Although we enjoy Bored to Death’s hilarious story lines and overarching themes, we get at least as much pleasure out of its details — the literary references, the in-jokes, the real, New York City locations. So, this season, we’re publishing a weekly series of Bored to Death footnotes. Follow along with us after the jump as we go minute by minute through episode seven, shouting out places we recognize and explaining some of the show’s oddball allusions. Feel free to point out anything we may have missed in the comments.
1:15 — Hey there, Isla Fisher!
1:24 — “Most detectives in literature have whiskey, but I tend to black out and throw up on the brown stuff,” Jonathan tells Rose when she questions him about his penchant for white wine. He may be referring to Raymond Chandler’s Philip Marlowe, the detective best known for The Big Sleep, or Dashiell Hammett’s The Maltese Falcon sleuth, Sam Spade — both of whom are well-documented fans of “the brown stuff.”
3:58 — To help Ray with his back spasms, George gives him a copy of Healing Back Pain: The Mind-Body Connection, by John E. Sarno. Yes, it’s a real book, and Sarno is a Professor of Clinical Rehabilitation Medicine at NYU. He was the first to diagnose the psychosomatic illness tension myositis syndrome. Sarno has treated many celebrities; Howard Stern was so grateful for his help that he dedicated part of his first book to the doctor.
4:40 — In a special treat for Get a Life Fans, here’s Chris Elliott as Riker’s inmate Fishman!
6:08 — Viewers who are familiar with old-school comedy might have raised their eyebrows when Fishman directed Jonathan and Rose to Susquehanna Hats on Bagel Street in Coney Island. “Bagel Street,” you see, is an Abbott and Costello routine that involves the Susquehanna Hat Company. You can watch it here. For the shoot, Bored to Death brought the faux business to Coney’s oldest building, at Surf Ave. and Jones Walk. Harrison Bergeron, meanwhile, is the eponymous protagonist of a Kurt Vonnegut short story.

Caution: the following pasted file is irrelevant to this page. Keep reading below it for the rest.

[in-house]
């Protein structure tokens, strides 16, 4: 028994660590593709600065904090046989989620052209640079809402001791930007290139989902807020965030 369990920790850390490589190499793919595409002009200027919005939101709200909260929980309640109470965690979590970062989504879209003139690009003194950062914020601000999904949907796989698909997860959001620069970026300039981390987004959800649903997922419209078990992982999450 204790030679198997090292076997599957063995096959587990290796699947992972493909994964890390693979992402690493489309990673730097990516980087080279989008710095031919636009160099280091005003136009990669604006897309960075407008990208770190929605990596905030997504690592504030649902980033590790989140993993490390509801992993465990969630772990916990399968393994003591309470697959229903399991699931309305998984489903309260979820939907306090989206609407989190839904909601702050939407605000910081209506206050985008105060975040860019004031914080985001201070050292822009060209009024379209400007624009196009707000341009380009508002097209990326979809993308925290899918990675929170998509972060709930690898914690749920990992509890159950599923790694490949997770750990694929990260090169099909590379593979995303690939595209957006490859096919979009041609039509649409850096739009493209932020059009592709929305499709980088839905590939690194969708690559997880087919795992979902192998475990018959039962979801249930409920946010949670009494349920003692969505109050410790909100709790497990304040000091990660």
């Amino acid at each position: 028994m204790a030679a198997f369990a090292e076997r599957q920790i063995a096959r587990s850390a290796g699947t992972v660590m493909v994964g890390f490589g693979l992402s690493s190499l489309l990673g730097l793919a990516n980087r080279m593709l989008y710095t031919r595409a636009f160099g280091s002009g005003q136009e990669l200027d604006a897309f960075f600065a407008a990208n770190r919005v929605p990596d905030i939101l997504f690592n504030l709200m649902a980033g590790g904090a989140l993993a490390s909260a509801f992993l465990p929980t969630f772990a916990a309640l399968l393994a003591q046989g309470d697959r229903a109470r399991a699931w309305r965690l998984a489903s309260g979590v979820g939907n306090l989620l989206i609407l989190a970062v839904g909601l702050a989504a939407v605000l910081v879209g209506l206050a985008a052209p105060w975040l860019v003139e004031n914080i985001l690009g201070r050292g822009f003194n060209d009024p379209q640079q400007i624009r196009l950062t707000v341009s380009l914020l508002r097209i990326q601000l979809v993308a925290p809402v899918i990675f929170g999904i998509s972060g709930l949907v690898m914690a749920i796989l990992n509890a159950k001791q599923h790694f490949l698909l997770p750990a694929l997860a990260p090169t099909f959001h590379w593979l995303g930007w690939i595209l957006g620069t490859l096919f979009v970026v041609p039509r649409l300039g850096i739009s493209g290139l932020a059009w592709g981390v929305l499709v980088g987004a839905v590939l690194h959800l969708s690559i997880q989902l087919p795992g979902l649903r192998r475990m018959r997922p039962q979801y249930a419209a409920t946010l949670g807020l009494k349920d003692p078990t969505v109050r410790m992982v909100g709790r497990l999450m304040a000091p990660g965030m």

8:03 — In their search for Bergeron in Coney Island, Jonathan and Rose are walking down Surf Avenue, a street that runs parallel to the boardwalk.
8:41 — Rose mentions that she’s getting her PhD in Library Science from Columbia. In fact, the university doesn’t currently offer any degrees, graduate or undergraduate, in the field — despite the fact that it was home to America’s first Library Science program, the School of Library Economy, founded by Melvil Dewey in 1887. Eventually evolving into the School of Library Service, it closed in 1993.
12:34 — Jonathan and Rose are riding Coney Island’s Wonder Wheel, a giant, 150-foot-tall ferris wheel that’s been operating since 1920.
16:48 — George eats a pot cookie and is immediately super-stoned. In real life, the Internet consensus seems to be that it takes about half an hour for marijuana to kick in when taken orally.
18:19 — The gentleman who precedes George onstage is singing “Mr. Mistoffelees” from Cats.
20:51 — George is singing “The Impossible Dream” from the 1965 Don Quixote musical Man of La Mancha.
24:27 — Although Bored to Death refers to it as the Brooklyn Aquarium, Jonathan meets his (shudder!) real father at the New York Aquarium in Coney Island. There don’t seem to be any half-price evening hours, but Fridays after 3pm are pay-what-you-want.
26:00 — And finally, that absolutely perfect song playing over the credits is The Magnetic Fields’ “Strange Powers.” Watch the Coney Island-shot music video above.